Sun's Force Of Gravity And The Planets essay example

1,068 words
The Effects of Gravity There are some people who worry that when they " re outside, if they don't keep a good grip on the ground, they " ll just go flinging off into space. They needn't really worry about this, because gravity generally keeps that sort of thing from happening. The thing is, no one is really sure what causes gravity, but the effects have been studied by many physicists and astronomers. Three of the more obvious effects of gravity are things falling down, weight, and the the moon and planets staying in their orbits.

Things fall down. People have generally grown to accept that if one lets go of one's prized and valuable textbook when walking through a mud puddle, the book will invariably end up in the puddle and therefore be stripped of all value and even legibility. Things fall down because there is a strong gravitational attraction between things of great mass, like the Earth, and things of little mass, like a book. The only problem with this relatively simple explanation is that no one really knows why it's like that.

What people have figured out so far is that gravity is a force, and a force is anything that changes the state of rest or motion of an object. In the absence of outside forces, the momentum of a system remains constant. This means that if there was no gravity, when one would relinquish one's hold on the textbook, it would remain at rest in the air. If a force acts on a body, the body accelerates in the direction of the force. In the example of the force of gravity, small things like textbooks are pulled downward toward the center of the large mass of the Earth, not up into space, even if some people think that this might happen. Torgerson 2 Isaac Newton was the first to conceive of weight as the gravitational attraction between a body and the Earth.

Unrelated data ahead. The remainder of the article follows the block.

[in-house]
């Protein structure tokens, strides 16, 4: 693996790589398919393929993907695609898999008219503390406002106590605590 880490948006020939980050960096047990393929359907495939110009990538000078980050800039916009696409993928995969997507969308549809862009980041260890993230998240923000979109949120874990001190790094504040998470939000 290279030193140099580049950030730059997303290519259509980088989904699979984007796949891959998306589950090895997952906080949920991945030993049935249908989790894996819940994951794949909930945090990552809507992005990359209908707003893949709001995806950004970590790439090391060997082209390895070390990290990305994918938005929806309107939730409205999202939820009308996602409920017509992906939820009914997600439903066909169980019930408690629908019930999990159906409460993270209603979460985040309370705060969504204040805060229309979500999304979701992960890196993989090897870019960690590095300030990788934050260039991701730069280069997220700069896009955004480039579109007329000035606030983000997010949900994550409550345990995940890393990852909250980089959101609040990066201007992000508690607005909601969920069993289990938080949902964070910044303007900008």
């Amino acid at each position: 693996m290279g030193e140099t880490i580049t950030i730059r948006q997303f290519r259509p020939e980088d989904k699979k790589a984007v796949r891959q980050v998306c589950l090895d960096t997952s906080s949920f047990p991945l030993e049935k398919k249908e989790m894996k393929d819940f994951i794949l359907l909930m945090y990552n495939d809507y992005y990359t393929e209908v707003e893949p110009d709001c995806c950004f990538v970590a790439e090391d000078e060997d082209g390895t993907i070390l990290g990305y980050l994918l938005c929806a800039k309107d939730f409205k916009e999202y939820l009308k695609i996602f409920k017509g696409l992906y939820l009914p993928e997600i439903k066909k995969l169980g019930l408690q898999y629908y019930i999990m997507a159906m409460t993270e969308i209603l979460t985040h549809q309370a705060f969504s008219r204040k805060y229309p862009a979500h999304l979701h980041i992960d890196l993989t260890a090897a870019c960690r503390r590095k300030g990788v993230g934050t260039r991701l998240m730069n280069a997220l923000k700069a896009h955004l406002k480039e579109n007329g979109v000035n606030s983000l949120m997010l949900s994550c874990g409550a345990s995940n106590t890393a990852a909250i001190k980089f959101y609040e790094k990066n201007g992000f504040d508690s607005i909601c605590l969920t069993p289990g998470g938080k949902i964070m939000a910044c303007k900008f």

The force that results from the gravitational attraction of the Earth on bodies at its surface is what we call weight. Science has chosen to measure the mass of objects in units that are roughly equivalent to the weight of those objects on Earth. For example, if a textbook weighs four pounds on Earth, it would have a mass of four pounds in an orbiting spaceship. The textbook would be 'weightless' because it does not feel the gravitational attraction of the Earth, but, even in outer space, to push the textbook from one place to another, someone would have to exert a force sufficient to overcome the inertial mass of four pounds. If that same textbook which weighs four pounds on Earth, was placed on the surface of the much more massive planet Jupiter, the book would weigh 15.76 pounds, because of Jupiter's stronger gravitational attraction. Newton was also the first to assume correctly that the same force of gravity that causes objects to fall and to have weight, also explains the movement of astronomical bodies.